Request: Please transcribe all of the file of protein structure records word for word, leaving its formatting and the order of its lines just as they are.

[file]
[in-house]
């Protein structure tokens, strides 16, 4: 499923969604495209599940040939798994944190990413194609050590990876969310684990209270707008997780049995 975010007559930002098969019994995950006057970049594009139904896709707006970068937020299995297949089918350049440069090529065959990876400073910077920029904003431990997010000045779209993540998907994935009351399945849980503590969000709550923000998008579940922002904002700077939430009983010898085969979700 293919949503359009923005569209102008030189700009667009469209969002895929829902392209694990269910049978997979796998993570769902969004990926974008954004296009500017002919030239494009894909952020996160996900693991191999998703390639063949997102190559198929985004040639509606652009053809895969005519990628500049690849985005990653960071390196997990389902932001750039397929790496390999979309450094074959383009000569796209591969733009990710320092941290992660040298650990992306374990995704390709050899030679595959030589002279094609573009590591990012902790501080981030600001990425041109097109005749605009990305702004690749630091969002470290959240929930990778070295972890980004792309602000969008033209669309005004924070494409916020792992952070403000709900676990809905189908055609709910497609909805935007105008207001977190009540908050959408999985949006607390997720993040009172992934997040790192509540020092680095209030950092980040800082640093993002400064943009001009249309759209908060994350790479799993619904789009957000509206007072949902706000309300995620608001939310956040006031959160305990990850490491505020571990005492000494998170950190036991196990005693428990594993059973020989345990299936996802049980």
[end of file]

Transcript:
[in-house]
């Protein structure tokens, strides 16, 4: 499923969604495209599940040939798994944190990413194609050590990876969310684990209270707008997780049995 975010007559930002098969019994995950006057970049594009139904896709707006970068937020299995297949089918350049440069090529065959990876400073910077920029904003431990997010000045779209993540998907994935009351399945849980503590969000709550923000998008579940922002904002700077939430009983010898085969979700 293919949503359009923005569209102008030189700009667009469209969002895929829902392209694990269910049978997979796998993570769902969004990926974008954004296009500017002919030239494009894909952020996160996900693991191999998703390639063949997102190559198929985004040639509606652009053809895969005519990628500049690849985005990653960071390196997990389902932001750039397929790496390999979309450094074959383009000569796209591969733009990710320092941290992660040298650990992306374990995704390709050899030679595959030589002279094609573009590591990012902790501080981030600001990425041109097109005749605009990305702004690749630091969002470290959240929930990778070295972890980004792309602000969008033209669309005004924070494409916020792992952070403000709900676990809905189908055609709910497609909805935007105008207001977190009540908050959408999985949006607390997720993040009172992934997040790192509540020092680095209030950092980040800082640093993002400064943009001009249309759209908060994350790479799993619904789009957000509206007072949902706000309300995620608001939310956040006031959160305990990850490491505020571990005492000494998170950190036991196990005693428990594993059973020989345990299936996802049980």